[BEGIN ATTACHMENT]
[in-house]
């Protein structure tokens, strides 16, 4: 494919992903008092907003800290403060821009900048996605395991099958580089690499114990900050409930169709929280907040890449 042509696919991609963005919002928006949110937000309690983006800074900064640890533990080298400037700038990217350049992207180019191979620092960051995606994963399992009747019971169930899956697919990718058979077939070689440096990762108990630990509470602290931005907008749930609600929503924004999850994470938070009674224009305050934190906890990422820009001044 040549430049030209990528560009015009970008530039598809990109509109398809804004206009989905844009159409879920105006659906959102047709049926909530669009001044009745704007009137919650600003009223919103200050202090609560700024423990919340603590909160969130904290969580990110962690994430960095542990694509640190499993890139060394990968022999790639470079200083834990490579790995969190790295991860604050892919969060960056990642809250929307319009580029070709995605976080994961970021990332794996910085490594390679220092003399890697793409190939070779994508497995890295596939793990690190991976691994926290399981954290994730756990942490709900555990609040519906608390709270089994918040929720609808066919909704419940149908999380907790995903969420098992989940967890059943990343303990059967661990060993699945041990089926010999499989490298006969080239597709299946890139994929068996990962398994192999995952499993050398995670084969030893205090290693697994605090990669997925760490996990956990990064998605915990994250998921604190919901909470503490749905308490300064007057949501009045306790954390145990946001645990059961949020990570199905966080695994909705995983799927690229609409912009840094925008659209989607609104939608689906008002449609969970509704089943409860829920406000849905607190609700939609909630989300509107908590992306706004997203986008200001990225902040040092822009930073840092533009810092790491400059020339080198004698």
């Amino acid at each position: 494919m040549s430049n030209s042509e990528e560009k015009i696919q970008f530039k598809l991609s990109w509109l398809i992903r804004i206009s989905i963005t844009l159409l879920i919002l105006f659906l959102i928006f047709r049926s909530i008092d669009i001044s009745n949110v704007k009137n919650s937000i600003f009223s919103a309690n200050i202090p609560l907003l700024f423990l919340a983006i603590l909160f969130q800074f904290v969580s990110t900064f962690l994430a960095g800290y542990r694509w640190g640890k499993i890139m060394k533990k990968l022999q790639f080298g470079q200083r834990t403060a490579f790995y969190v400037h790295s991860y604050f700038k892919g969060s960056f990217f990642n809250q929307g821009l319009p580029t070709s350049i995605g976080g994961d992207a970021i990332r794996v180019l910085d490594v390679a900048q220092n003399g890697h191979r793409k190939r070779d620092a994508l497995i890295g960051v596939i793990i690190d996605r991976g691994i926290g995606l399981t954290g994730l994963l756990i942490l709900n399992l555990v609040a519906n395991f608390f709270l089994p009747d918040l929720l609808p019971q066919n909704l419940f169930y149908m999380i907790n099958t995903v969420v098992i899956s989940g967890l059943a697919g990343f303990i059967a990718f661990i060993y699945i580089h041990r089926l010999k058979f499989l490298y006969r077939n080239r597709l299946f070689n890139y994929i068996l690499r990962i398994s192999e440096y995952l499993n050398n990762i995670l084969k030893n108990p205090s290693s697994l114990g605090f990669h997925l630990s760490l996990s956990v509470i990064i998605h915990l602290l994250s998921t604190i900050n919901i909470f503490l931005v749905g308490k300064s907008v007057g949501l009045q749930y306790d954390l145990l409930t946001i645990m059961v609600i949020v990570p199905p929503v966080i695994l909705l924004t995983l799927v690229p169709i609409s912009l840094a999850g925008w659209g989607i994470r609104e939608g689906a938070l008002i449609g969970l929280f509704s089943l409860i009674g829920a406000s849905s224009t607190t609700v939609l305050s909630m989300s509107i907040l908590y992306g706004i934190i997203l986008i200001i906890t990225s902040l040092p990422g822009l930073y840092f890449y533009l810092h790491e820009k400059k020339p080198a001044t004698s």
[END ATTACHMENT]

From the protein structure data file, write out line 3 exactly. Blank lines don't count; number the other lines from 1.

């Amino acid at each position: 494919m040549s430049n030209s042509e990528e560009k015009i696919q970008f530039k598809l991609s990109w509109l398809i992903r804004i206009s989905i963005t844009l159409l879920i919002l105006f659906l959102i928006f047709r049926s909530i008092d669009i001044s009745n949110v704007k009137n919650s937000i600003f009223s919103a309690n200050i202090p609560l907003l700024f423990l919340a983006i603590l909160f969130q800074f904290v969580s990110t900064f962690l994430a960095g800290y542990r694509w640190g640890k499993i890139m060394k533990k990968l022999q790639f080298g470079q200083r834990t403060a490579f790995y969190v400037h790295s991860y604050f700038k892919g969060s960056f990217f990642n809250q929307g821009l319009p580029t070709s350049i995605g976080g994961d992207a970021i990332r794996v180019l910085d490594v390679a900048q220092n003399g890697h191979r793409k190939r070779d620092a994508l497995i890295g960051v596939i793990i690190d996605r991976g691994i926290g995606l399981t954290g994730l994963l756990i942490l709900n399992l555990v609040a519906n395991f608390f709270l089994p009747d918040l929720l609808p019971q066919n909704l419940f169930y149908m999380i907790n099958t995903v969420v098992i899956s989940g967890l059943a697919g990343f303990i059967a990718f661990i060993y699945i580089h041990r089926l010999k058979f499989l490298y006969r077939n080239r597709l299946f070689n890139y994929i068996l690499r990962i398994s192999e440096y995952l499993n050398n990762i995670l084969k030893n108990p205090s290693s697994l114990g605090f990669h997925l630990s760490l996990s956990v509470i990064i998605h915990l602290l994250s998921t604190i900050n919901i909470f503490l931005v749905g308490k300064s907008v007057g949501l009045q749930y306790d954390l145990l409930t946001i645990m059961v609600i949020v990570p199905p929503v966080i695994l909705l924004t995983l799927v690229p169709i609409s912009l840094a999850g925008w659209g989607i994470r609104e939608g689906a938070l008002i449609g969970l929280f509704s089943l409860i009674g829920a406000s849905s224009t607190t609700v939609l305050s909630m989300s509107i907040l908590y992306g706004i934190i997203l986008i200001i906890t990225s902040l040092p990422g822009l930073y840092f890449y533009l810092h790491e820009k400059k020339p080198a001044t004698s």